Westfield Academy

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About Westfield Academy

Name Westfield Academy
Website http://www.westfieldacademy.co.uk/
Ofsted Inspections
Headteacher Mr Simon Dallimore
Address Stiby Road, Yeovil, BA21 3EP
Phone Number 01935423747
Phase Academy
Type Academy converter
Age Range 11-16
Religious Character Does not apply
Gender Mixed
Number of Pupils 1053
Local Authority Somerset
Highlights from Latest Inspection


Westfield Academy continues to be a good school.

The headteacher of this school is Simon Dallimore. This school is part of Westfield Academy Trust, which means other people in the trust also have responsibility for running the school. The trust is run by the headteacher, as chief executive officer, and overseen by a board of trustees, chaired by Simon Bachrach.

What is it like to attend this school?

Westfield Academy is a happy, inclusive and caring school. The school's ethos is built on warm and respectful relationships between staff and pupils. Pupils feel well cared for.

They say that bullying is rare. Many parents comment positively about how the school 'sees the quali...ties in every child'. Pupils behave well.

When pupils struggle to meet expectations, they receive high-quality pastoral care.

Pupils learn from an ambitious and engaging curriculum. They learn a wide range of subjects in both key stages.

Most pupils enjoy their learning. Lessons are calm and purposeful, and pupils learn effectively in most subjects. They are encouraged to read widely.

Pupils learn about other cultures. The school ensures that the physical and emotional well-being of pupils is prioritised. Pupils feel listened to.

They have many opportunities to have their say about life in their school. There is a large and varied extra-curricular offer for all pupils, including those who are disadvantaged. Pupils are very proud of their school.

The school's 'strive' values, including integrity and empathy, are demonstrated by the whole school community.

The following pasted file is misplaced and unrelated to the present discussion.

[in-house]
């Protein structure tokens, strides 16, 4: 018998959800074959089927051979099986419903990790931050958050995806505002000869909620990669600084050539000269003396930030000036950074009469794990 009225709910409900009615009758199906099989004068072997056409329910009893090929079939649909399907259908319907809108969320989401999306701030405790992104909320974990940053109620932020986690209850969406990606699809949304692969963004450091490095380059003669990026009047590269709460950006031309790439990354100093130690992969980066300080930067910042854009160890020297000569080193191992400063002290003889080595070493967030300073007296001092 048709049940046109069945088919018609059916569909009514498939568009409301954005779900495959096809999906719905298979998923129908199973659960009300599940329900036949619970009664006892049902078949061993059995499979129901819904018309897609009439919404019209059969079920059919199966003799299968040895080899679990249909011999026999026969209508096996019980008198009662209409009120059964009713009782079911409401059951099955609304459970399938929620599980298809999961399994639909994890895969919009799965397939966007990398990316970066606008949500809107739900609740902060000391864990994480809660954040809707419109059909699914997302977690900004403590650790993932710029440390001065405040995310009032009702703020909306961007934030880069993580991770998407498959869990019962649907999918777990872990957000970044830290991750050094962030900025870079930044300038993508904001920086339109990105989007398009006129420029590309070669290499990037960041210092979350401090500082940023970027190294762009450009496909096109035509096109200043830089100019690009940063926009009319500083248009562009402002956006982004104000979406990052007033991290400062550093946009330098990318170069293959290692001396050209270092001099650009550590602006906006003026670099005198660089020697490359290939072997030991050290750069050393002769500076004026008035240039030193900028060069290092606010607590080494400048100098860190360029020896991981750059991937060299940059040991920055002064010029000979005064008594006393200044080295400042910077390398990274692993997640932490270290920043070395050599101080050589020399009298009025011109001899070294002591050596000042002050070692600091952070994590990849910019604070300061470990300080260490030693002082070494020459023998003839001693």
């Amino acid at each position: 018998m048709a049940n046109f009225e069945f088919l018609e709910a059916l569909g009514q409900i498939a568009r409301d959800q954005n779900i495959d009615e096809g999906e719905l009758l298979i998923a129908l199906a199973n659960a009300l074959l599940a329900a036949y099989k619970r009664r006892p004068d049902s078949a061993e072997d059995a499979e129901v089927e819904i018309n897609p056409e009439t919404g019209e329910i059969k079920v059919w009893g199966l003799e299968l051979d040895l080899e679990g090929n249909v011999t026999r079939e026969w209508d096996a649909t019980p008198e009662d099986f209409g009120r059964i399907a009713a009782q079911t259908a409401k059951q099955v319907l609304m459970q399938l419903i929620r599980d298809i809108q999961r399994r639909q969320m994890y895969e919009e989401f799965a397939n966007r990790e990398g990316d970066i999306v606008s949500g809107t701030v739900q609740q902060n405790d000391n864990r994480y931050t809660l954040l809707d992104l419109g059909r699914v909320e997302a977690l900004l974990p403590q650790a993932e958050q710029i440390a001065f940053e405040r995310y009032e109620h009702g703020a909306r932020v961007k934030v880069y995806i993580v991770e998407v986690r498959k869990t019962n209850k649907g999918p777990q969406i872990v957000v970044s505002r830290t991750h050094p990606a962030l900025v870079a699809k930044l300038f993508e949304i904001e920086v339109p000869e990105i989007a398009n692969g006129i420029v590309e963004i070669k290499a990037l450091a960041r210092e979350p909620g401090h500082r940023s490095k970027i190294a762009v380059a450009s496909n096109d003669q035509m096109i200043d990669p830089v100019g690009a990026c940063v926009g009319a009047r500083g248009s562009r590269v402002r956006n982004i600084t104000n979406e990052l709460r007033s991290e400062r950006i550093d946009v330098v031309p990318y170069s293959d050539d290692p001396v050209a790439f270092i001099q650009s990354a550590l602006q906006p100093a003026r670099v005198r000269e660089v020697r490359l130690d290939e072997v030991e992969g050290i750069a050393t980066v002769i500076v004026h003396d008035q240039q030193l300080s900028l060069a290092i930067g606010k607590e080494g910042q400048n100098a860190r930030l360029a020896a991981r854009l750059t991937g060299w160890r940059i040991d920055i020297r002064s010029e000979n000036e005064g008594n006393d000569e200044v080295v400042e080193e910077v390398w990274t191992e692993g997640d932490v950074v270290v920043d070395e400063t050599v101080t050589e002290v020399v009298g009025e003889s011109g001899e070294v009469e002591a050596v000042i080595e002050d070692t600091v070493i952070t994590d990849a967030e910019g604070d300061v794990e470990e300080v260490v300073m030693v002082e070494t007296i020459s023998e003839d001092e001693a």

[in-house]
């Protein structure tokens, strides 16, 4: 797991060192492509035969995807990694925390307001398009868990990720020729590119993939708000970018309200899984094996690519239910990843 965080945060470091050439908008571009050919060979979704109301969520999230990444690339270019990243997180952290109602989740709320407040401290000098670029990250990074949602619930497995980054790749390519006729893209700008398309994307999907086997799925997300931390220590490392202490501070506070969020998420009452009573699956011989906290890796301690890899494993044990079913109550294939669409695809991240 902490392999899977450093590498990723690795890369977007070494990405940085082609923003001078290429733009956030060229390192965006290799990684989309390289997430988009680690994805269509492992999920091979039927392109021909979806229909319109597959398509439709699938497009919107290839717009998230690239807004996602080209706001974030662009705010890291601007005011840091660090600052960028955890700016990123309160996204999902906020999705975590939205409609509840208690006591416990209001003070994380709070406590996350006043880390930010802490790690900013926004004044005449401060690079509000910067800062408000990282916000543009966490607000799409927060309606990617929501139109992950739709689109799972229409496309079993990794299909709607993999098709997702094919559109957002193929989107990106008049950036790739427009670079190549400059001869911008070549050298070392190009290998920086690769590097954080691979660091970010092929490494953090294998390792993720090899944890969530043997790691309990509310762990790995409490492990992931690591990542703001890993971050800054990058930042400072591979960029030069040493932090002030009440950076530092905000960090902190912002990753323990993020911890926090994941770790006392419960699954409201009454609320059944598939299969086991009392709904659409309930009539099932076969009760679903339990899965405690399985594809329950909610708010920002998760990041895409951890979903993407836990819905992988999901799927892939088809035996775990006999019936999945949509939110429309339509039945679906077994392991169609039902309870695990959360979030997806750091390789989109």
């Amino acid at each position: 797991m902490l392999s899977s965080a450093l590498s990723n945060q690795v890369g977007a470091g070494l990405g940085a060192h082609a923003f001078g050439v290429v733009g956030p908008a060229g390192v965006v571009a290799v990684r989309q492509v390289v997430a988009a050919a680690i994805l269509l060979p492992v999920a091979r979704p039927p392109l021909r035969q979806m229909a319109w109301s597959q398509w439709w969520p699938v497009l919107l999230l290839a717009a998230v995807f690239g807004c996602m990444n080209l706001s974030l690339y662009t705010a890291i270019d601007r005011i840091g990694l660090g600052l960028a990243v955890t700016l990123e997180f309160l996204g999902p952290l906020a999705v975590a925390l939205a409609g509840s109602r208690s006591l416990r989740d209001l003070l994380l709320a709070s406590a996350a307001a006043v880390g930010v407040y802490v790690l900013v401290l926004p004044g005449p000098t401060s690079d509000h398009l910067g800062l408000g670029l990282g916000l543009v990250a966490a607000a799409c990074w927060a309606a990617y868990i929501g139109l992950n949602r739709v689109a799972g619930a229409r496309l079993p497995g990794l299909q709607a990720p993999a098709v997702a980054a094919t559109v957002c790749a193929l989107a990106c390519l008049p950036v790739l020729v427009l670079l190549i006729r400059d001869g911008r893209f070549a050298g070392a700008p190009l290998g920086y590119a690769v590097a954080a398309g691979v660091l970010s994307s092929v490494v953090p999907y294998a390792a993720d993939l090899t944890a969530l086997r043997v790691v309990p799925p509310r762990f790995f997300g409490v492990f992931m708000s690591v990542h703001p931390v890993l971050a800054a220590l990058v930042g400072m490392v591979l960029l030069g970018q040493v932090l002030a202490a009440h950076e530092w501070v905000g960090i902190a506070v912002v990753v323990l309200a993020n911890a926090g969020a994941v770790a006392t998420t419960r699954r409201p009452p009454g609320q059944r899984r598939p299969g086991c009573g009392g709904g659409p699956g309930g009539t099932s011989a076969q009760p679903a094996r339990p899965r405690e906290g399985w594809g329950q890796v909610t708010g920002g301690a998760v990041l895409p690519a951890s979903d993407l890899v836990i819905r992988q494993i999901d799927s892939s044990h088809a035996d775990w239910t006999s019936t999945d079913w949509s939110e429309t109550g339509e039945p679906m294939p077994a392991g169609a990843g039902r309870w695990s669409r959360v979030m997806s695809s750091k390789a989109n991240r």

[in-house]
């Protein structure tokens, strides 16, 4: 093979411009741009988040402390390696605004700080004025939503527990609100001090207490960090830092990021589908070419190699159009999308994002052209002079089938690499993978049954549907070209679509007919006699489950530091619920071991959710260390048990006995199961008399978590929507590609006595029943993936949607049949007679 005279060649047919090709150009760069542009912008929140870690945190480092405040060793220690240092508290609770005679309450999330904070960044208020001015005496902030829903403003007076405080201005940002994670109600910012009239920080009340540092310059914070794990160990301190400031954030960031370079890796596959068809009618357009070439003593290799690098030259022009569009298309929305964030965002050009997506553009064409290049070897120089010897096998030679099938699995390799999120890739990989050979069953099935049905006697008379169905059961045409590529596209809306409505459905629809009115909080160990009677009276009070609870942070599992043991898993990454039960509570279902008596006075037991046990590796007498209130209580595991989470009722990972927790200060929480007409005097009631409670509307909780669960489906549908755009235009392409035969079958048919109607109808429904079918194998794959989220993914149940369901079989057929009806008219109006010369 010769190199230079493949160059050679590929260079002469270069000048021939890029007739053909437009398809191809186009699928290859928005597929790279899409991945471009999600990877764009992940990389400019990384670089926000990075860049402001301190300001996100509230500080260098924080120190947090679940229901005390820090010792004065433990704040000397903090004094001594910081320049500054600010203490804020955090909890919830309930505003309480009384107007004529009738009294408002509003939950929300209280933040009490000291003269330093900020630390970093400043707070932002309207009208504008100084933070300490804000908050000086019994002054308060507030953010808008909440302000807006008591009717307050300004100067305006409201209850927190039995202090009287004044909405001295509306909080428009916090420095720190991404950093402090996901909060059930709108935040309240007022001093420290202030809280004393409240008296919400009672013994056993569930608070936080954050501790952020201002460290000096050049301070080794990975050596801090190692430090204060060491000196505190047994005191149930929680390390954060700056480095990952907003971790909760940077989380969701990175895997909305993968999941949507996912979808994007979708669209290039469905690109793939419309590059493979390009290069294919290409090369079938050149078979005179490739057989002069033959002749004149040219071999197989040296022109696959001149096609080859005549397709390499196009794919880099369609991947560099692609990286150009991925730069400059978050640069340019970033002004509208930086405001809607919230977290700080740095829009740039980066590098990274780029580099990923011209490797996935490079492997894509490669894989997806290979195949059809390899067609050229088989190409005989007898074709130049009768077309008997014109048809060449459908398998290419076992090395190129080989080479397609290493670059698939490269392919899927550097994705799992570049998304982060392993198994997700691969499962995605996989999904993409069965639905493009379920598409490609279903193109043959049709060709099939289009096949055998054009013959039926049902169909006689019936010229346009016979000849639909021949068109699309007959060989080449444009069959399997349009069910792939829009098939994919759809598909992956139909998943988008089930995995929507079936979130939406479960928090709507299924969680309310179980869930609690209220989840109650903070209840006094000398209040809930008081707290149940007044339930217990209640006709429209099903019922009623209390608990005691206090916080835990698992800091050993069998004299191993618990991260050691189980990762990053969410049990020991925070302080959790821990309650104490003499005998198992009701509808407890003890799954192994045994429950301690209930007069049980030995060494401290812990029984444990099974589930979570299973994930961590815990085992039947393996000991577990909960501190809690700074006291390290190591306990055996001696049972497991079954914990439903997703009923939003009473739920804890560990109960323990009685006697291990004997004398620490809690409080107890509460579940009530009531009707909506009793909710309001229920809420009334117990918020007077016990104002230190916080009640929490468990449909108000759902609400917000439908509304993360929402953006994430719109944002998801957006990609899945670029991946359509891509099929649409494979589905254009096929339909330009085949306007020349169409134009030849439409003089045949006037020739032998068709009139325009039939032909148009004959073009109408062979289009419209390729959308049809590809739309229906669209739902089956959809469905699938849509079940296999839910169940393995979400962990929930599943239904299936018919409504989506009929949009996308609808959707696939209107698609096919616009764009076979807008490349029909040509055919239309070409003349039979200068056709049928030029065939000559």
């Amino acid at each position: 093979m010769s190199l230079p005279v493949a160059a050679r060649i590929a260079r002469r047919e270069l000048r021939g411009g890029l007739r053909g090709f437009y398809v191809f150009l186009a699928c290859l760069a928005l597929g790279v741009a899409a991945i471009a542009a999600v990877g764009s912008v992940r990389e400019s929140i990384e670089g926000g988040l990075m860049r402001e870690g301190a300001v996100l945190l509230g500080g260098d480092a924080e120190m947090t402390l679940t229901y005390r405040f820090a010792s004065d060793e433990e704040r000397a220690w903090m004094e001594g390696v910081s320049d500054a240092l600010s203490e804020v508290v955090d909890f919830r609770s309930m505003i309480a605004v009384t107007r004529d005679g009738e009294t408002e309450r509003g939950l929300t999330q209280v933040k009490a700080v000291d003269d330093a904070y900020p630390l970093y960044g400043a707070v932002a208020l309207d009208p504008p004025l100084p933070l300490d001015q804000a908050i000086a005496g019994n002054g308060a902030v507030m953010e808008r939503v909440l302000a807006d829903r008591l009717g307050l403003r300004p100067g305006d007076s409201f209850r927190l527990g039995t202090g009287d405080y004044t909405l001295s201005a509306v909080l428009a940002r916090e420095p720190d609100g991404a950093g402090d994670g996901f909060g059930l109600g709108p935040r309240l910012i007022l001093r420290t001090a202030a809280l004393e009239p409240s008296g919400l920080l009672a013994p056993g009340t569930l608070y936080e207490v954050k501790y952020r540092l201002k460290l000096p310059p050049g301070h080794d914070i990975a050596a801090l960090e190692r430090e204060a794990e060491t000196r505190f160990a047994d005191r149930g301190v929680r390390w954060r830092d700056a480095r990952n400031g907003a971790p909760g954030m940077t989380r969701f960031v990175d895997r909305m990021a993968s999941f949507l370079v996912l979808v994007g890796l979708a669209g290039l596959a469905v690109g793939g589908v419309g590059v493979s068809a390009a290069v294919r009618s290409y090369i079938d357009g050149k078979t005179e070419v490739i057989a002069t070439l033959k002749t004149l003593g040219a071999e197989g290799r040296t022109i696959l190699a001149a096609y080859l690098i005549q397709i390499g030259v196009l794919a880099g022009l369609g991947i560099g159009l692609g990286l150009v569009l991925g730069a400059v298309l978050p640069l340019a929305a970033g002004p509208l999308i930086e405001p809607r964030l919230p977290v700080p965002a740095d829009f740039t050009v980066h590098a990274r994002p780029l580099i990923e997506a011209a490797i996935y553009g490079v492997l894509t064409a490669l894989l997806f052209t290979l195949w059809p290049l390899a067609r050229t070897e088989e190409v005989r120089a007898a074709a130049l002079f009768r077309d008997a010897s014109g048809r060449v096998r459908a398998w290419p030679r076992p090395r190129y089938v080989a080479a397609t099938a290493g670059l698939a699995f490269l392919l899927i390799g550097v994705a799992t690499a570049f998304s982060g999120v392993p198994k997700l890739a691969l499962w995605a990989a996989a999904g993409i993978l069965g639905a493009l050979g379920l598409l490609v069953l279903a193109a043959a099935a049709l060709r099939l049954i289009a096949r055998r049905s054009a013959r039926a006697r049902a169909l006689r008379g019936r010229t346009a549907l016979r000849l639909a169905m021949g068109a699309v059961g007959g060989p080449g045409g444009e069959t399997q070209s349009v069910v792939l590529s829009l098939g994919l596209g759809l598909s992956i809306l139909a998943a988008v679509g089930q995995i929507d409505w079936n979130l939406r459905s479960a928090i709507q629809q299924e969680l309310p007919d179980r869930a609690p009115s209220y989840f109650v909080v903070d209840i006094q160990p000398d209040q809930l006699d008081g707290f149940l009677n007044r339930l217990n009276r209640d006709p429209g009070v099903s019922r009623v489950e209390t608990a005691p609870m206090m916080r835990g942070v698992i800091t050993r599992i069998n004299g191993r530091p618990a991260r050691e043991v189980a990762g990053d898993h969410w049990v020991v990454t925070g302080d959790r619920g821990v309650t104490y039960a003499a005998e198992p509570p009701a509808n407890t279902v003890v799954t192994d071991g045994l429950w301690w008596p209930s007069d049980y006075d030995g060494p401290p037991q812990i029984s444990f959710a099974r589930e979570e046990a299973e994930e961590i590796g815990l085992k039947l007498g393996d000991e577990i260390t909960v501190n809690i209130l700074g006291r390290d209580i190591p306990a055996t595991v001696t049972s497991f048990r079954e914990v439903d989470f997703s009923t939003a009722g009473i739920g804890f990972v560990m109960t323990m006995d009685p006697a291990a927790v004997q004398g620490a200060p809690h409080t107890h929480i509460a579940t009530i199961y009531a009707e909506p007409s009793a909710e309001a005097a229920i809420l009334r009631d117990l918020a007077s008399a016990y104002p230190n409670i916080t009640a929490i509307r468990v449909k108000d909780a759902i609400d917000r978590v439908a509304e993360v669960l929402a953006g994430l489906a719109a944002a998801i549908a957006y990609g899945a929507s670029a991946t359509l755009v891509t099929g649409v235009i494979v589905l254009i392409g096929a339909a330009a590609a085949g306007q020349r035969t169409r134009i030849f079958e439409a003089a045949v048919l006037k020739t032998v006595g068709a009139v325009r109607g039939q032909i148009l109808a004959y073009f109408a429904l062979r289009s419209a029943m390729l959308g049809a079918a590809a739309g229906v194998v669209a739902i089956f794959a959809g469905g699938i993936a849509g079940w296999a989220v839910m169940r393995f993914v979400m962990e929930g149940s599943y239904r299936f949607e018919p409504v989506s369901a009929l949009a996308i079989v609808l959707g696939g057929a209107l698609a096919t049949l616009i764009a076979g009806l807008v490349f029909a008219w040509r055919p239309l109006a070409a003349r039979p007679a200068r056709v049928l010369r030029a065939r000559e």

What does the school do well and what does it need to do better?

The curriculum has developed significantly in some subjects. The school has become more ambitious for all pupils.

For example, more pupils now learn a modern foreign language at key stage 4 and study the full range of subjects in the English Baccalaureate.

The school has thought carefully about what pupils should learn and in which order. It has responded to weak outcomes in some subjects.

In a few subjects, curriculum plans are still not precise enough. This means that knowledge is not broken down sufficiently, and some pupils, including some pupils with special educational needs and/or disabilities (SEND), struggle to keep up.

Sometimes, teachers do not check that pupils have understood what they have been taught before they teach new content.

This means that some pupils do not have a secure understanding of what is being taught. They cannot remember important information and, as a result, do not build on prior knowledge. The school has started to make improvements.

The impact of this work is evident in most subject areas.

The school accurately identifies pupils with SEND. Pupils who require additional help are well supported.